* * *

Edelweiss chief commercial officer Alain Chisari said the airline has nearly doubled its passenger numbers in the last five years to 1.1 million passengers in 2013 and wants to keep growing. That’s why the airline is committed to Tampa Bay for the long term, he said.

“We are a strategic company,” Chisari said. “We don’t make six-month plans. We want to stay and grow.”

Edelweiss executives said the airline intends to stay at TIA — barring economic and other shocks that roil the airline industry — as part of its strategic plan through 2020.

The more the merrier. It just goes to show that this area can compete when it does things right.

Channelside – Please, Just Walk Away

There was an article in the Times that was very interesting.

A few days ago, the folks running the auction for Channelside Bay Plaza released 1,027 pages explaining the complicated rules for selling the most complicated piece of real estate in Tampa Bay.

But tucked inside is an escape hatch for the Irish bank that has failed to unload downtown Tampa’s beleaguered outdoor mall: If it isn’t sold this time, then the Irish Bank Resolution Corp. asked a judge to let it walk away from Channelside once and for all.

“Given the mounting carry costs, the ongoing litigation, and the relatively small value of (Channelside) … ” the bank’s lawyers told the court, “the abandonment of (Channelside) is in the best interests of IBRC and its creditors.”

The bank wants to abandon Channelside? Is that even possible?

It’s possible, but would be highly unusual.

* * *

The Irish bank’s argument to the court is that if the July 2 auction fails to result in a sale, Channelside is no longer worth its time and effort. The IBRC, which took over Ireland’s failed banks after the worldwide recession, said it has to get rid of nearly $34 billion worth of distressed assets around the world.

Channelside is just one of those assets, and the highest offer on record for downtown Tampa’s failed mall is just $7 million.

* * *

Or as the bank’s lawyers put it: “The time and effort expended … to dispose of (Channelside) is markedly disproportionate to the value” of everything else the bank has to sell off.

So then what would happen?

There are ways municipal governments can take control of abandoned properties. But in this case, McDonaugh said only one government agency would get Channelside: the Tampa Port Authority.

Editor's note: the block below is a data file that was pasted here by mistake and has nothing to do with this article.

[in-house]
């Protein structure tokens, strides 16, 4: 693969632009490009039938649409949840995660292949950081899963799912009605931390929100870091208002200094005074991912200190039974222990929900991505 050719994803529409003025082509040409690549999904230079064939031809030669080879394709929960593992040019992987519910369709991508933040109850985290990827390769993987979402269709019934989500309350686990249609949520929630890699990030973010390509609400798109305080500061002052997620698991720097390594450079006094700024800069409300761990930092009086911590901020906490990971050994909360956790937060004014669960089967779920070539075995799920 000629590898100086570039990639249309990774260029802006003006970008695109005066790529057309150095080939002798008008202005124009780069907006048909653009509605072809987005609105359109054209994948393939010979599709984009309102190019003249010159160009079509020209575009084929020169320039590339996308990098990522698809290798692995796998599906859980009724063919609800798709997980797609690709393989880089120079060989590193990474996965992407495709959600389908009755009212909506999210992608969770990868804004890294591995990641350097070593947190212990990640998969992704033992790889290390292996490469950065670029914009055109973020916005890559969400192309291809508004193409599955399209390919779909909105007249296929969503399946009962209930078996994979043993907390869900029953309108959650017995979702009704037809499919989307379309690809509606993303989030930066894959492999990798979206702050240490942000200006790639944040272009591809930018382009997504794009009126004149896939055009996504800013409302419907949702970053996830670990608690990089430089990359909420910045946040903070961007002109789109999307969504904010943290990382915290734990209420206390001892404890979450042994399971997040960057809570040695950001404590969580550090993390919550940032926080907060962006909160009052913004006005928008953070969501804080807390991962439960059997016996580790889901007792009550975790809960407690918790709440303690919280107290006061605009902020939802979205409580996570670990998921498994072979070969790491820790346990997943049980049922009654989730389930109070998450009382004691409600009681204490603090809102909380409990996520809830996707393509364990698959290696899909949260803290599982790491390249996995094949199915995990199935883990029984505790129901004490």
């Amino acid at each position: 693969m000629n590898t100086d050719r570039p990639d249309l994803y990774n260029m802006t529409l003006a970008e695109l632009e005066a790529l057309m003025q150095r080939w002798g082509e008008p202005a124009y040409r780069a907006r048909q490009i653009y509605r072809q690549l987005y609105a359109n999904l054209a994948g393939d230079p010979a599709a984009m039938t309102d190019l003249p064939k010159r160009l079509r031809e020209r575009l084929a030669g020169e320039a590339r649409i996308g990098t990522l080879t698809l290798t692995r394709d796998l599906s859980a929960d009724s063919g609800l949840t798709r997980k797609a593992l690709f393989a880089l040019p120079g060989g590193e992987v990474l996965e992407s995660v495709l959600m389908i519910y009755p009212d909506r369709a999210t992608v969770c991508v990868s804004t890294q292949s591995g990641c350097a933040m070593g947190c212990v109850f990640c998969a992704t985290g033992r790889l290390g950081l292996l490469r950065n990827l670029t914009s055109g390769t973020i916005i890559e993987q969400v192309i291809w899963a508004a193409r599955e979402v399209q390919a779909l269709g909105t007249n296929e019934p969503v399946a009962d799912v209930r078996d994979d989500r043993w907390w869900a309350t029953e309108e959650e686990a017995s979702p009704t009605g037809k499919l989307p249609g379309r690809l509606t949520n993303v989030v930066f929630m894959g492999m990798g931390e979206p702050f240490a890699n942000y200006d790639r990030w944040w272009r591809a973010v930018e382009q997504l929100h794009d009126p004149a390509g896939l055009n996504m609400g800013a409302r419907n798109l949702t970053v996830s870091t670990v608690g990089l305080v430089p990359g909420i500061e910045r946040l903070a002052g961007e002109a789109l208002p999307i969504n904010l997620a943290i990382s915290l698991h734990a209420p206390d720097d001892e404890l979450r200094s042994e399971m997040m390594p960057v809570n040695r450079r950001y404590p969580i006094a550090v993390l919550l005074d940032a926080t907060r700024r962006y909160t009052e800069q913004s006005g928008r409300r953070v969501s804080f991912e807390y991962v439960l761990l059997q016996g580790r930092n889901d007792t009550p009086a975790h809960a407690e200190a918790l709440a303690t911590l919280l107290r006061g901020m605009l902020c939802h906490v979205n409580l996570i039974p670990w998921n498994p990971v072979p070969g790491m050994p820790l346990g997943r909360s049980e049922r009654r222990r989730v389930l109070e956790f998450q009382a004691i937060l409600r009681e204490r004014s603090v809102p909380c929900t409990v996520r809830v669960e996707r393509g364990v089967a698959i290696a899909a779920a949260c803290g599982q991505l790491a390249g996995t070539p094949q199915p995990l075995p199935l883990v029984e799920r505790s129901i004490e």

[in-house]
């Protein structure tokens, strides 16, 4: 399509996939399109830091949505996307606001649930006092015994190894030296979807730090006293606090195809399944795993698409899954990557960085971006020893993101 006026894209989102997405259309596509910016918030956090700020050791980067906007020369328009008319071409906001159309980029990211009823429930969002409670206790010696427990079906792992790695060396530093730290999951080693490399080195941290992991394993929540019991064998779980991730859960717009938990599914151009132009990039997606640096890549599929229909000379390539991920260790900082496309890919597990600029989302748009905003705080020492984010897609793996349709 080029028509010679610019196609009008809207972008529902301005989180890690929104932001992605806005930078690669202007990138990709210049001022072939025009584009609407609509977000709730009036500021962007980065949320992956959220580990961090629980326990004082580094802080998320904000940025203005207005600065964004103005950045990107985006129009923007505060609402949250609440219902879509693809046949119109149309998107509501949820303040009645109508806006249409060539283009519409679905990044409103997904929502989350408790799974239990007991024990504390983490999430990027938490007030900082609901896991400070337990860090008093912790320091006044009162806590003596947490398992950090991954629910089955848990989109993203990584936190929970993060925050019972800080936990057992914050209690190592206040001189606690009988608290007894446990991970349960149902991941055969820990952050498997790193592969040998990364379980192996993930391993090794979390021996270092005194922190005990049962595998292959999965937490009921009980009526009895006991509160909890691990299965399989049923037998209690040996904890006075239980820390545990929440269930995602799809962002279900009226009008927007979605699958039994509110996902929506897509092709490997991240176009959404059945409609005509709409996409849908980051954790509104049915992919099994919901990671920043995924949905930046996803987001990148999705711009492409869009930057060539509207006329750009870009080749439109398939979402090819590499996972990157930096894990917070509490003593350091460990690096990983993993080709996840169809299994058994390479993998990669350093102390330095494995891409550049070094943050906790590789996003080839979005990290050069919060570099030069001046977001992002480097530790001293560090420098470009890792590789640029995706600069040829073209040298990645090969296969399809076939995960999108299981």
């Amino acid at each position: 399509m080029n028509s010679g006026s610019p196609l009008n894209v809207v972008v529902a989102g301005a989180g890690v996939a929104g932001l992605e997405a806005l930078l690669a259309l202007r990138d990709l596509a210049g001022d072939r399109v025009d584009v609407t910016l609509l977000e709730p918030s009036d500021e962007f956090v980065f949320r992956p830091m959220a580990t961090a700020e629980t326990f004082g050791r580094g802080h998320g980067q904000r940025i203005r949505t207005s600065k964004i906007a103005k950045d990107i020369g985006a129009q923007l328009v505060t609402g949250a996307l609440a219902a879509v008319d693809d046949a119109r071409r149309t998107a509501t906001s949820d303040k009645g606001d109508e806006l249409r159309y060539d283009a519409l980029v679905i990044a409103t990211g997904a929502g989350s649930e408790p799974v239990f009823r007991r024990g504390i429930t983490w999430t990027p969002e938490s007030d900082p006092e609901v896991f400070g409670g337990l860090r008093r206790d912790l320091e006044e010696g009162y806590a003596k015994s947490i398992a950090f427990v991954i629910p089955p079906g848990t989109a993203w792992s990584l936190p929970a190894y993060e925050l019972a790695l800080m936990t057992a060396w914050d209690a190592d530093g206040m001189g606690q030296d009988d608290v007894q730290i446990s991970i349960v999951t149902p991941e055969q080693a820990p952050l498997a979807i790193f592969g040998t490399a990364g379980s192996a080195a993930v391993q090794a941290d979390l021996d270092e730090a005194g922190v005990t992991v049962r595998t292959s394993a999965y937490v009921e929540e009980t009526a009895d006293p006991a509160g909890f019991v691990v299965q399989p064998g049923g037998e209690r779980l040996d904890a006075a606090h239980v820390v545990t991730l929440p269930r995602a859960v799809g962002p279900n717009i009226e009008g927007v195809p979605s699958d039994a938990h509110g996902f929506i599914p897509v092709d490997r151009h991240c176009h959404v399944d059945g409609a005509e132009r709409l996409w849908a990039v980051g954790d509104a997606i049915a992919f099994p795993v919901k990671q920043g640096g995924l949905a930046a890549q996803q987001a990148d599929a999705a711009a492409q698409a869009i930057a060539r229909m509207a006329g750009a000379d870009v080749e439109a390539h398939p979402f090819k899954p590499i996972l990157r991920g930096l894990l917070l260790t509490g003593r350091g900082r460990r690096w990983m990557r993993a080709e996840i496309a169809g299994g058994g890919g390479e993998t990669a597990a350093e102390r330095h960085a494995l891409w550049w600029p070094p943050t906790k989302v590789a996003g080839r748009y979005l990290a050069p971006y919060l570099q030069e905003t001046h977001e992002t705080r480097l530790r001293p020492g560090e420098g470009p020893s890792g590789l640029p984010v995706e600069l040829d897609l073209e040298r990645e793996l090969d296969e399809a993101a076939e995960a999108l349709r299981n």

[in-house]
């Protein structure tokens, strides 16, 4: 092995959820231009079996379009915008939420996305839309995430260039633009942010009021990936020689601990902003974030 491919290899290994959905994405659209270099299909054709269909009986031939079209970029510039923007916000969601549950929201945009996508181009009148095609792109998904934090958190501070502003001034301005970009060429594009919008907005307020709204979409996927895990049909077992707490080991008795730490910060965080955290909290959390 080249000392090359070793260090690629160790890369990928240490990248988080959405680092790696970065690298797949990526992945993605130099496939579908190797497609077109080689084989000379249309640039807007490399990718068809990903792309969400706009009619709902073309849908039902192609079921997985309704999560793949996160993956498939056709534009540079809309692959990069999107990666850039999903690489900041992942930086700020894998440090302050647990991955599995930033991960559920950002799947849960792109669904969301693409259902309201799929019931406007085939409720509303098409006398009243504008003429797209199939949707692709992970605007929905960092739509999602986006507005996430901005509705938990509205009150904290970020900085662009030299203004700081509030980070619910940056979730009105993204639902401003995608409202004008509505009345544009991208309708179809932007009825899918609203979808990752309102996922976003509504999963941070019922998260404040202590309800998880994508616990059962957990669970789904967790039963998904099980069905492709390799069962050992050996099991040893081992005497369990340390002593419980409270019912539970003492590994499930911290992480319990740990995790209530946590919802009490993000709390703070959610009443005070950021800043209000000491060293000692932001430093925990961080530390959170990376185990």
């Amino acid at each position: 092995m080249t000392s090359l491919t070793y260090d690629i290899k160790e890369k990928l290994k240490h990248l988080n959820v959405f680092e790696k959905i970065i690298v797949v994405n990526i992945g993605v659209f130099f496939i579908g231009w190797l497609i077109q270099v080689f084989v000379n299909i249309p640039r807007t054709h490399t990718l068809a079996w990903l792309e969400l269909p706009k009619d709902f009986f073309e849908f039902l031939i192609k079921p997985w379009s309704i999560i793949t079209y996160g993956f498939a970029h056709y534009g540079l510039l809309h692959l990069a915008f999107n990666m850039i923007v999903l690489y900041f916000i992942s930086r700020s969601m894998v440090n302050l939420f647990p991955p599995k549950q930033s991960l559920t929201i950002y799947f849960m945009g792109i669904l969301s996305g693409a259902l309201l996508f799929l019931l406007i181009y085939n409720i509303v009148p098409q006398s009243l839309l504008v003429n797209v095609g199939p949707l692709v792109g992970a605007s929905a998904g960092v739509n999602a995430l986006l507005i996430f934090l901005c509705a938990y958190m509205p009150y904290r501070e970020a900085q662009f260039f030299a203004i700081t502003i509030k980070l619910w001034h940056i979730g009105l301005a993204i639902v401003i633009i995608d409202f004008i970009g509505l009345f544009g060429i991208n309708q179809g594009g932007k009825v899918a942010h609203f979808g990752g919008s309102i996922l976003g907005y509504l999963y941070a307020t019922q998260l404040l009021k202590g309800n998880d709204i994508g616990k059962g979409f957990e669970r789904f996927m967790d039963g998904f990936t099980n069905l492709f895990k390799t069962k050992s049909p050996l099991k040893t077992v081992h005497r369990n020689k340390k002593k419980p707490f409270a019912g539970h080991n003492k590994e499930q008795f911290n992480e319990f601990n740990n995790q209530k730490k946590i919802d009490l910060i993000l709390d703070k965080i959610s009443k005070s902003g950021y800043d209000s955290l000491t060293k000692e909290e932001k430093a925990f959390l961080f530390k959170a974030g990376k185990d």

That’s because the port leased the land that Channelside was built on in 2001. The port has an “unsubordinated ground lease” that gives it certain powers over Channelside. The port would be first in line to take over the abandoned property.

“That’s the only way it would happen,” McDonaugh said. “The port is the only one who has rights to the property. If the bank walked away, the property would revert to the port.”

Fine.  Let’s hope the bank walks away so we can move on.  Of course, that still leaves the Port Board – but at least they will then have a chance to prove they can do this thing right.

Port – Master Planning

While Hillsborough County is in advanced discussions about having a local south County-MacDill ferry, there was an article in Tribune regarding a possible ferry to Cuba.

Patrick Allman envisions the day when a Cuban businessman could come to Tampa, purchase 20 cars at auction and on the same day, ship them back to his home country on a ferry docked in the Channel District.

“I could see a shipment of Ruskin tomatoes heading to Cuba,” accompanied by a boat-load of tourists, said Allman, a member of the Tampa Port Authority board.

Should the political winds change and travel and trade between the United States and Cuba resume in a more traditional sense, Port Tampa Bay needs to be prepared, he said. “We’re thinking ahead to future opportunities. We are apolitical, but I don’t think it’s a stretch to say this situation will change in the future.” Cuba’s leaders are aging, he added.

Allman said he has already spoken to the consultants preparing the Channelside Master Plan about earmarking a piece of property near the cruise ship terminals for a future cargo and passenger ferry that could run between here and Cuba.

Of course, this is not the first time this idea comes up (see a 2011 story here and a 2003 story here) –and goes nowhere. It is fine to look into it, but whether it ever happens is another story.

In any event, that was not the interesting part of the article. This was:

Years back, cruise ship growth was a top priority for the Channel District, said Ajamil, of Bermello, Ajamil and Partners Inc., the firm conducting the study. But the newer, larger cruise ships can’t fit under the Sunshine Skyway bridge, so that priority is shifting.

“Now you have a lot more residential and decreased cruise ship traffic (in the future), so that opens a lot of opportunities for adding to the urban living experience,” Ajamil said. “When you have housing, there are needs that must be met, whether it’s open space or coffee shops,” grocery stores or office buildings.